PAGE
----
The Great Britain invasive non-native species strategy 2023 to 2030 , file type: PDF, file size: 3 MB
Invasive non-native species (INNS) live in parts of the world they would not naturally be found and include:
They can spread causing damage to the environment, the economy, our health or the way we live. The cost to the UK economy has been estimated nearly £1.9 billion a year.
The overarching aim of the strategy is to minimise the risk of introduction and establishment. Also to reduce the negative impacts of INNS in GB through a strong partnership approach. This strategy follows the CBD hierarchical approach.
- followed by early detection and rapid response
- and finally long-term management and control.
The key outcomes of the strategy by 2030 are:
Reduce establishments of INNS by at least 50% compared to 2000 levels;
Surveillance, early detection and monitoring
Significantly improve our detection and monitoring capability, including increasing inspections and investigations.
Eradicate, control or contain INNS – prioritised by greatest impact and the likelihood of success.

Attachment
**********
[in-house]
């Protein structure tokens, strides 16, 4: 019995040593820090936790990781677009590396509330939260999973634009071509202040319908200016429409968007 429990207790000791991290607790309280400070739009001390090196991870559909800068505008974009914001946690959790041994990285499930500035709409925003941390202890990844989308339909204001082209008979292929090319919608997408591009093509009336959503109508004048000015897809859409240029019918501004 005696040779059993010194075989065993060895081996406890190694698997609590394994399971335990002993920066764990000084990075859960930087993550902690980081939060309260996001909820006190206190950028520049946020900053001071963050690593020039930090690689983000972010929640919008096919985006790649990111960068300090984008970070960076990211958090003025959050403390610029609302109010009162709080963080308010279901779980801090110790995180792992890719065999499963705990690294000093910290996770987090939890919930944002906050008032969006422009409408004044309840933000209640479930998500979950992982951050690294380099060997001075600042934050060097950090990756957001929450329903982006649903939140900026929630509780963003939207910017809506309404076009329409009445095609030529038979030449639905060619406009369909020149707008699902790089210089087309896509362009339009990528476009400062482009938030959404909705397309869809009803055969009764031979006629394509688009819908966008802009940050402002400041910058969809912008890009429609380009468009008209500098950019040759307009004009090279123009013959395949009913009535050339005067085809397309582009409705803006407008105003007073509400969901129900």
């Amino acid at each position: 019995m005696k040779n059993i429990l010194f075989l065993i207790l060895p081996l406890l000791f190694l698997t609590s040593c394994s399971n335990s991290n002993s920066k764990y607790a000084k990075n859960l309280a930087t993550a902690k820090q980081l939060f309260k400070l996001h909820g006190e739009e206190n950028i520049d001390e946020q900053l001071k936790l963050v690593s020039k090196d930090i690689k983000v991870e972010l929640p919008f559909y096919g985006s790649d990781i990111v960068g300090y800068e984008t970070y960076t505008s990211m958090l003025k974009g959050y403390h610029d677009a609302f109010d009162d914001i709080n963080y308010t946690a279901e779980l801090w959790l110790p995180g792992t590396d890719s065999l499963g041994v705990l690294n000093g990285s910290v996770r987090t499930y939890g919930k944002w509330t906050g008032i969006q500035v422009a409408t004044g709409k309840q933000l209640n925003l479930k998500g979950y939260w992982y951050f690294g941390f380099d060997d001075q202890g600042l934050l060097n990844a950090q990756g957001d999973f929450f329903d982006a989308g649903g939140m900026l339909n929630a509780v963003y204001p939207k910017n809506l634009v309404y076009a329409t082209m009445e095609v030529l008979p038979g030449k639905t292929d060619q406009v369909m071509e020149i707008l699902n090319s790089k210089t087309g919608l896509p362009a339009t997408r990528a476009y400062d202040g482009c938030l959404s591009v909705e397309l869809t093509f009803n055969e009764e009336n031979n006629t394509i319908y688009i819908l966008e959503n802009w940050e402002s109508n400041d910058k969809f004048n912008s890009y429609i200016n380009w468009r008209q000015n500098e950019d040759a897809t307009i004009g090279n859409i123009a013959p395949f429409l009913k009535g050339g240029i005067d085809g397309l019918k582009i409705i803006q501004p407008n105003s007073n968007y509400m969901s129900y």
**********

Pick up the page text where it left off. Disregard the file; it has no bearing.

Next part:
Prioritisation and risk analysis
Set out an agreed approach to the prioritisation of species based on risk and likelihood of success. This will ensure our efforts are focused to where they can achieve the greatest benefit.
Commission the research priorities outlined in the Evidence Strategic Plan. This will ensure the strategy is based on the best available evidence. It will also identify gaps and priority areas for further development.
Increase awareness of INNS issues and promote appropriate changes in behaviour or attitudes throughout all relevant sectors and the public.
Improve co-ordination of actions within governments, associated bodies, and key actors outside government.
It covers 2023 to 2030.